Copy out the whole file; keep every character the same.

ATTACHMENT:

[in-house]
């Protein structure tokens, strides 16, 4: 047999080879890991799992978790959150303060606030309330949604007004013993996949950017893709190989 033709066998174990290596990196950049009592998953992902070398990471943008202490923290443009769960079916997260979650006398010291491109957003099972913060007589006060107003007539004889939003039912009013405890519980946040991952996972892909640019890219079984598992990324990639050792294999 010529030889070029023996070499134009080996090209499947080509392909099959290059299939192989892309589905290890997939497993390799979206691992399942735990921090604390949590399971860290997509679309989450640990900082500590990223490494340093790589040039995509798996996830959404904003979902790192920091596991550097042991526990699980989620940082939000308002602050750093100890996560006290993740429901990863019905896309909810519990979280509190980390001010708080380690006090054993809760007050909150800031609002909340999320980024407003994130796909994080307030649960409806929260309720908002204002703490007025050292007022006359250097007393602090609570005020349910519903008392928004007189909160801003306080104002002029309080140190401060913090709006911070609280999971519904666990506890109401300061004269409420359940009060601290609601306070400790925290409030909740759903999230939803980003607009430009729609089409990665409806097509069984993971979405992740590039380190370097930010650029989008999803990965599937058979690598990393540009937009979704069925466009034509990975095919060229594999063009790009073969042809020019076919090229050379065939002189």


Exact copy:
[in-house]
């Protein structure tokens, strides 16, 4: 047999080879890991799992978790959150303060606030309330949604007004013993996949950017893709190989 033709066998174990290596990196950049009592998953992902070398990471943008202490923290443009769960079916997260979650006398010291491109957003099972913060007589006060107003007539004889939003039912009013405890519980946040991952996972892909640019890219079984598992990324990639050792294999 010529030889070029023996070499134009080996090209499947080509392909099959290059299939192989892309589905290890997939497993390799979206691992399942735990921090604390949590399971860290997509679309989450640990900082500590990223490494340093790589040039995509798996996830959404904003979902790192920091596991550097042991526990699980989620940082939000308002602050750093100890996560006290993740429901990863019905896309909810519990979280509190980390001010708080380690006090054993809760007050909150800031609002909340999320980024407003994130796909994080307030649960409806929260309720908002204002703490007025050292007022006359250097007393602090609570005020349910519903008392928004007189909160801003306080104002002029309080140190401060913090709006911070609280999971519904666990506890109401300061004269409420359940009060601290609601306070400790925290409030909740759903999230939803980003607009430009729609089409990665409806097509069984993971979405992740590039380190370097930010650029989008999803990965599937058979690598990393540009937009979704069925466009034509990975095919060229594999063009790009073969042809020019076919090229050379065939002189």